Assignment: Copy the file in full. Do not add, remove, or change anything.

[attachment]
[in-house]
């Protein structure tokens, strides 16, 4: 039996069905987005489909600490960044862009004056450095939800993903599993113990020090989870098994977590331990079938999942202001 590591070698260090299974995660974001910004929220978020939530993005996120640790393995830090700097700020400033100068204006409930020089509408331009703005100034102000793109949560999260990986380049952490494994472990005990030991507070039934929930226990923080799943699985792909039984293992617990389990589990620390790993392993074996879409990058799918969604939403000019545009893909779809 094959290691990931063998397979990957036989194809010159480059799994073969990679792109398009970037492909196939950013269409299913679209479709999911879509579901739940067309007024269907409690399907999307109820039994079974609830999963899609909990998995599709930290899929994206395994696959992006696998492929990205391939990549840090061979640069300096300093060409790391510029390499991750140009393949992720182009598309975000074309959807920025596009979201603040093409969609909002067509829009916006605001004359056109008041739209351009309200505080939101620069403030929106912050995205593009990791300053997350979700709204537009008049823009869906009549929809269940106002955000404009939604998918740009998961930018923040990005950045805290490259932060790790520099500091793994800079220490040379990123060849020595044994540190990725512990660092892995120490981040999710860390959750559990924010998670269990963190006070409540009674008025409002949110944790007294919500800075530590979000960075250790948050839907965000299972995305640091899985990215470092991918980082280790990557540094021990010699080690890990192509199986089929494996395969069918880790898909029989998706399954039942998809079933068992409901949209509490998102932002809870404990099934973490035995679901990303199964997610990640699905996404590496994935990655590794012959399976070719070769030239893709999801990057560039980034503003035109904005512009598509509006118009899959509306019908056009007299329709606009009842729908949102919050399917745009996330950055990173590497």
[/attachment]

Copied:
[in-house]
């Protein structure tokens, strides 16, 4: 039996069905987005489909600490960044862009004056450095939800993903599993113990020090989870098994977590331990079938999942202001 590591070698260090299974995660974001910004929220978020939530993005996120640790393995830090700097700020400033100068204006409930020089509408331009703005100034102000793109949560999260990986380049952490494994472990005990030991507070039934929930226990923080799943699985792909039984293992617990389990589990620390790993392993074996879409990058799918969604939403000019545009893909779809 094959290691990931063998397979990957036989194809010159480059799994073969990679792109398009970037492909196939950013269409299913679209479709999911879509579901739940067309007024269907409690399907999307109820039994079974609830999963899609909990998995599709930290899929994206395994696959992006696998492929990205391939990549840090061979640069300096300093060409790391510029390499991750140009393949992720182009598309975000074309959807920025596009979201603040093409969609909002067509829009916006605001004359056109008041739209351009309200505080939101620069403030929106912050995205593009990791300053997350979700709204537009008049823009869906009549929809269940106002955000404009939604998918740009998961930018923040990005950045805290490259932060790790520099500091793994800079220490040379990123060849020595044994540190990725512990660092892995120490981040999710860390959750559990924010998670269990963190006070409540009674008025409002949110944790007294919500800075530590979000960075250790948050839907965000299972995305640091899985990215470092991918980082280790990557540094021990010699080690890990192509199986089929494996395969069918880790898909029989998706399954039942998809079933068992409901949209509490998102932002809870404990099934973490035995679901990303199964997610990640699905996404590496994935990655590794012959399976070719070769030239893709999801990057560039980034503003035109904005512009598509509006118009899959509306019908056009007299329709606009009842729908949102919050399917745009996330950055990173590497």